Microsoft is showcasing an automatic tool to help engineers tackle security threats when collaborating on software development in GitHub, a platform to discover, fork, and contribute to projects.
Security issues may crop up during attempts by the user to ensure that the project is saved.
“To help protect our customers, Microsoft Azure (cloud computing platform) runs Credential Scanner, also known as CredScan, which monitors GitHub and checks for specific Azure tenant secrets such as Azure subscription management certificates and Azure SQL (Structured Query Language) connection strings,” Brijesh Desai, principal program manager lead at Microsoft, wrote in a blog post.
Desai wrote that Azure secrets could be authentication credentials such as passwords, private keys, database connection strings, and storage account keys managed by Azure tenants.
“In Azure, we take security very seriously. Azure secrets are considered sensitive and should not be made publicly available. An exposed secret could lead to the compromise of your Azure subscription, your cloud assets, as well as on-premises assets and data, putting your applications or services at significant risk,” he wrote.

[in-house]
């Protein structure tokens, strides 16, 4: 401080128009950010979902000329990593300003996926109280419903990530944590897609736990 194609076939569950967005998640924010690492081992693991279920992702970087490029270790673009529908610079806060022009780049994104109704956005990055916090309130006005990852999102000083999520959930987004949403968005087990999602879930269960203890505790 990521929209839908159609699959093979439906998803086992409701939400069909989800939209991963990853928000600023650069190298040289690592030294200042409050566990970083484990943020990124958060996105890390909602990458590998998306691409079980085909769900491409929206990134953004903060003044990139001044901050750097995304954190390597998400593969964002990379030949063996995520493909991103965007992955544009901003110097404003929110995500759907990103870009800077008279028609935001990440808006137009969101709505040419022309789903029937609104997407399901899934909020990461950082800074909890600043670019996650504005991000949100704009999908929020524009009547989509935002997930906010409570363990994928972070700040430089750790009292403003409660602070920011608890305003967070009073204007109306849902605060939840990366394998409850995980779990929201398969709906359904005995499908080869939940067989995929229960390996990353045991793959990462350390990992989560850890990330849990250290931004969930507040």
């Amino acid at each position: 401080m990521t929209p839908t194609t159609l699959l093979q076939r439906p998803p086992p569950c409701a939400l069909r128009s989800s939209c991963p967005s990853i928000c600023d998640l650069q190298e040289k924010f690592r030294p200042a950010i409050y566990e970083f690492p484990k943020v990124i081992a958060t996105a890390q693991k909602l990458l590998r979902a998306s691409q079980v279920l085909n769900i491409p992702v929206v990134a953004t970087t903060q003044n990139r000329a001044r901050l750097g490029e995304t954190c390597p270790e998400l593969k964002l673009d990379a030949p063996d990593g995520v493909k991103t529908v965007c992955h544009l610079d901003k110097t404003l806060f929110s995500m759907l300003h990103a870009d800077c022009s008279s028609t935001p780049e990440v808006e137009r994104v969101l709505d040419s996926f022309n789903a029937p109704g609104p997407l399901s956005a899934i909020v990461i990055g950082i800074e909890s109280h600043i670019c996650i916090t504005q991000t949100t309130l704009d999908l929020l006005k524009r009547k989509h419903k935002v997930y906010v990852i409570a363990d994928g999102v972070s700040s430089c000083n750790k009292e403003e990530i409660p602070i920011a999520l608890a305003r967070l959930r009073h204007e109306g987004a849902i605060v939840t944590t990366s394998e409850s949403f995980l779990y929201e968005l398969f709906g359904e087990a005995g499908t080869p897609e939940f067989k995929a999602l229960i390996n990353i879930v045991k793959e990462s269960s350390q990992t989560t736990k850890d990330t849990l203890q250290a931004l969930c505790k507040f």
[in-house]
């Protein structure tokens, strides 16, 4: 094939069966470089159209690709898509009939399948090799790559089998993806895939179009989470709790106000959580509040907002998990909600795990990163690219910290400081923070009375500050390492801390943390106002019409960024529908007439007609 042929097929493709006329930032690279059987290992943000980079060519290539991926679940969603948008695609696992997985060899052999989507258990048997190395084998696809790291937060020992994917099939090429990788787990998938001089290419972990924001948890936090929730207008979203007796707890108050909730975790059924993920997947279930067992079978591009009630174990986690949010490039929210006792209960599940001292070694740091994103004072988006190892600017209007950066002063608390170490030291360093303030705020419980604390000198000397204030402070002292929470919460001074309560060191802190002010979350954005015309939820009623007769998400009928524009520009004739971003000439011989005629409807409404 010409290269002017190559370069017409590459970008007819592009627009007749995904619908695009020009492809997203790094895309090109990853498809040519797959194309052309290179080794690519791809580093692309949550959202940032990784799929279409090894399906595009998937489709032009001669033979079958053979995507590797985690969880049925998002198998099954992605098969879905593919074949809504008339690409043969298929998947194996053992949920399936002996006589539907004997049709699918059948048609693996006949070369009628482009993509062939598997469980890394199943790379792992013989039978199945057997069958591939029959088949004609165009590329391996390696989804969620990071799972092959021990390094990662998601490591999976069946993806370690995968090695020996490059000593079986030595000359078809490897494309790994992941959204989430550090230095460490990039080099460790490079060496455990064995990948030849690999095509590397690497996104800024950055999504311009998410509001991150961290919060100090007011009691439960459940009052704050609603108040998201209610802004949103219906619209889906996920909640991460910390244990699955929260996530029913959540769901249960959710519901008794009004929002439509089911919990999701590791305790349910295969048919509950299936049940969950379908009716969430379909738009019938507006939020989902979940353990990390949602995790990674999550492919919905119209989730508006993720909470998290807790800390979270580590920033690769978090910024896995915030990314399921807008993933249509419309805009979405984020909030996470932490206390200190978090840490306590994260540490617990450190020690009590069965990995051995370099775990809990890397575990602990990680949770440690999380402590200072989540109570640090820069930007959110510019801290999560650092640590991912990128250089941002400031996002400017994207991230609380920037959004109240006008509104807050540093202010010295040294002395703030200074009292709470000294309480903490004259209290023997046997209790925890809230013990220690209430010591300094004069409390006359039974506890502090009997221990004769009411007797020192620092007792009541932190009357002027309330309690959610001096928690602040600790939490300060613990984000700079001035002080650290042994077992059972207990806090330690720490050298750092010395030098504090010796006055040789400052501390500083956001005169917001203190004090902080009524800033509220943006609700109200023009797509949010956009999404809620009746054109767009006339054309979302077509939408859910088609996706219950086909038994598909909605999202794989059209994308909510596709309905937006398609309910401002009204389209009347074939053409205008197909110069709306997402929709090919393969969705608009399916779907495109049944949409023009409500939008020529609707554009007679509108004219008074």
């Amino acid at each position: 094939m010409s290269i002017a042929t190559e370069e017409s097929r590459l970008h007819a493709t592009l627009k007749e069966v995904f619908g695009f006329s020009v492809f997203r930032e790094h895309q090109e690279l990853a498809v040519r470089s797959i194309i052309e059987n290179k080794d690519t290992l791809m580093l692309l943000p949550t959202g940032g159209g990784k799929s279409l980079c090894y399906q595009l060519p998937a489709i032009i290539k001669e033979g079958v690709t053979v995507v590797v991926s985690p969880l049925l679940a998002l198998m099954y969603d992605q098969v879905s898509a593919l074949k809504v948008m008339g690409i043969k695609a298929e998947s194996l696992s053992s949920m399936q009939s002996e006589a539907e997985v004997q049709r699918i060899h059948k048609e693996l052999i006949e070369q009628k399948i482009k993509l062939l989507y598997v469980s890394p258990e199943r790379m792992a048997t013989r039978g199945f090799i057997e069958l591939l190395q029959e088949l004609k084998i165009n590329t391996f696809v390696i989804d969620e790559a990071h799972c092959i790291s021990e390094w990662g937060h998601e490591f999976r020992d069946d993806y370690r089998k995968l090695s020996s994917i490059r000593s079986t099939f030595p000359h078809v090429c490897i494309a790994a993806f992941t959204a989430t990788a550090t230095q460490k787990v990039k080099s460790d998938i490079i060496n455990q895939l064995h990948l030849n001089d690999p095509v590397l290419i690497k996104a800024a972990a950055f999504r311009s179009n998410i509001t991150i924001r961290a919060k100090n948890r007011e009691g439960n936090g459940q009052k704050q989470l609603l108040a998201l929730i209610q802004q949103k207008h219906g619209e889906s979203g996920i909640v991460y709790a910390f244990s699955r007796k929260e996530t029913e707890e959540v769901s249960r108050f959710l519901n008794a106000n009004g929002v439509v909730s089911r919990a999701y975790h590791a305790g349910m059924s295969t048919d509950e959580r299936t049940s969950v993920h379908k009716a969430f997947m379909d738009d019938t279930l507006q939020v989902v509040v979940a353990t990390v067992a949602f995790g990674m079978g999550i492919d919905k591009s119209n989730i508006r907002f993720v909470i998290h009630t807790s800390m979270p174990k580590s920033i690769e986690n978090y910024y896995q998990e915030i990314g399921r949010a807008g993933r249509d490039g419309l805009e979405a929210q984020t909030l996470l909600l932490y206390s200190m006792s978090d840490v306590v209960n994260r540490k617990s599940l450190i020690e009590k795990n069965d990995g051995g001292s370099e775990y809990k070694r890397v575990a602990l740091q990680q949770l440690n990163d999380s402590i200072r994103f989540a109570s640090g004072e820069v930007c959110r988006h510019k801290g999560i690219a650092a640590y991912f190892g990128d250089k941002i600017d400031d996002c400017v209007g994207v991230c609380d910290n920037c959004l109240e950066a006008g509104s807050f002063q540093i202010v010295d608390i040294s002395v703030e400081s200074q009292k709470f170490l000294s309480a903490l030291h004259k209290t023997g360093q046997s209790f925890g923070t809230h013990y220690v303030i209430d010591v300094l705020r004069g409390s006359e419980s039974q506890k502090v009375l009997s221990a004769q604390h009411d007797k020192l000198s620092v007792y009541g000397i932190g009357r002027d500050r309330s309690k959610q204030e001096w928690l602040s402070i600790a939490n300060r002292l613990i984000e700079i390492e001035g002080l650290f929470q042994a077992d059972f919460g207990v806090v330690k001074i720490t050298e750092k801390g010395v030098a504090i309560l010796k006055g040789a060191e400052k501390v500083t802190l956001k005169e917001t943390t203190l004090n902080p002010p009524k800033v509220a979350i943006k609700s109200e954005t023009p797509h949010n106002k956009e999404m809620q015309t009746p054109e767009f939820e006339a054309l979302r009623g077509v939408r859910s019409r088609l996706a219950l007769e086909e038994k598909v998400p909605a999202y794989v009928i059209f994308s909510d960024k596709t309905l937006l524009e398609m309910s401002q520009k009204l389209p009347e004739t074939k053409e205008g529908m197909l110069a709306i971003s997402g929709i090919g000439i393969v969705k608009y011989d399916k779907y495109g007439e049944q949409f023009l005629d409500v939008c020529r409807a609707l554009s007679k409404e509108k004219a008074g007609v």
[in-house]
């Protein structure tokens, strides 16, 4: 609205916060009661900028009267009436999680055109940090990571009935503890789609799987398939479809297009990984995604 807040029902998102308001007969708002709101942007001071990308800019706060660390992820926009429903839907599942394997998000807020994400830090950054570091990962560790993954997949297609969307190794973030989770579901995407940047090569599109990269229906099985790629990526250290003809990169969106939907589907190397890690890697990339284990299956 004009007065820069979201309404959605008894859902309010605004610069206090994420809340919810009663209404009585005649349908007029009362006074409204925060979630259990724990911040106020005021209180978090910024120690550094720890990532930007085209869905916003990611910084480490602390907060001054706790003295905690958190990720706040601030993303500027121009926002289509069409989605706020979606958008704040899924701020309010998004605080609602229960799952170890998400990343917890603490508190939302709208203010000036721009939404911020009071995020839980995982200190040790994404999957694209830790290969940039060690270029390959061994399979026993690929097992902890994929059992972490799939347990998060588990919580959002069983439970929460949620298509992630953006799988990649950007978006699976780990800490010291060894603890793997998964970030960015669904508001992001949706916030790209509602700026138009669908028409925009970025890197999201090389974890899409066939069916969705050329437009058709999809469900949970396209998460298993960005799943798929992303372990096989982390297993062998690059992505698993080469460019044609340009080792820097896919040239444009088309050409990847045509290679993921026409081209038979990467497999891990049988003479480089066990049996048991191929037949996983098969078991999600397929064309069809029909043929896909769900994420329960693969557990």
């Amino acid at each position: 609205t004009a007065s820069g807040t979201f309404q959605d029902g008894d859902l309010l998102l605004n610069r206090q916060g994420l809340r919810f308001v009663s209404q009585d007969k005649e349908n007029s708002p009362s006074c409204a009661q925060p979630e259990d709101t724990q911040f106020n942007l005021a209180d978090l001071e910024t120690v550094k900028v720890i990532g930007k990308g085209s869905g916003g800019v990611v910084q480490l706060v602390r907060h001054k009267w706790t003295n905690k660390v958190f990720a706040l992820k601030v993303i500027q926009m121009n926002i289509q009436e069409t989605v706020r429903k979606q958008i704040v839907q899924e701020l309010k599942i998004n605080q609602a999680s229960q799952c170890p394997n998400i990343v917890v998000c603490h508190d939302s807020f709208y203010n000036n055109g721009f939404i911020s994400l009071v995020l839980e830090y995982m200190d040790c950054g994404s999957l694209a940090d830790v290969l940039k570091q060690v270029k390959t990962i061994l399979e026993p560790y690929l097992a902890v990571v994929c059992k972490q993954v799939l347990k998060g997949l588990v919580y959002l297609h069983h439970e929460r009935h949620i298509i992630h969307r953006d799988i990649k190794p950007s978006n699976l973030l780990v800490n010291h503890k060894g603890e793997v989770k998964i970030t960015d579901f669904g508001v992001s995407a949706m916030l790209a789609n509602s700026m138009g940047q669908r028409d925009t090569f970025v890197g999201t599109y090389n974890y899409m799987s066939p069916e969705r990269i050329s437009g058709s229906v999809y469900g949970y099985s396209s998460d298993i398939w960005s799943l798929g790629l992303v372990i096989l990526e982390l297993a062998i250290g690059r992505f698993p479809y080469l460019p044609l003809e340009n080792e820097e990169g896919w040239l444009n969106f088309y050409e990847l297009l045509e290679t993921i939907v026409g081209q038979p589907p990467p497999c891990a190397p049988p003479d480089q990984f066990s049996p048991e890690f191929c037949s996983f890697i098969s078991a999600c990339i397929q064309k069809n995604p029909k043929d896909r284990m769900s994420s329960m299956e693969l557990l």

According to Desai, the Redmond-headquartered company has been “internally developing and leveraging CredScan to protect Azure and its first-party services and applications.” He added that Microsoft has plans to add and release support for more types of secrets for its GitHub scanning tool.
Developers don’t have to do anything to opt for the tool as the company checks on its own for exposed secrets on GitHub, Desai said.
How it works?
The tool first scans for exposed threats and in case of a discovery notifies the Azure subscription owner via an email from Microsoft’s Cyber Defense Operation Center. The email notifies users on which “commits” have an issue, along with their affected subscriptions, assets, secret type and guidance on how to fix the exposure, Desai explained.
He adds that if an Azure subscriber receives a notification, there may be more credentials in the source code, so the user needs to take a closer look, and include a review of past “commits” and “commit” history. The user should rotate and remove all such secrets from the code, storing them in a safe location such as Azure Key Vault, he said.
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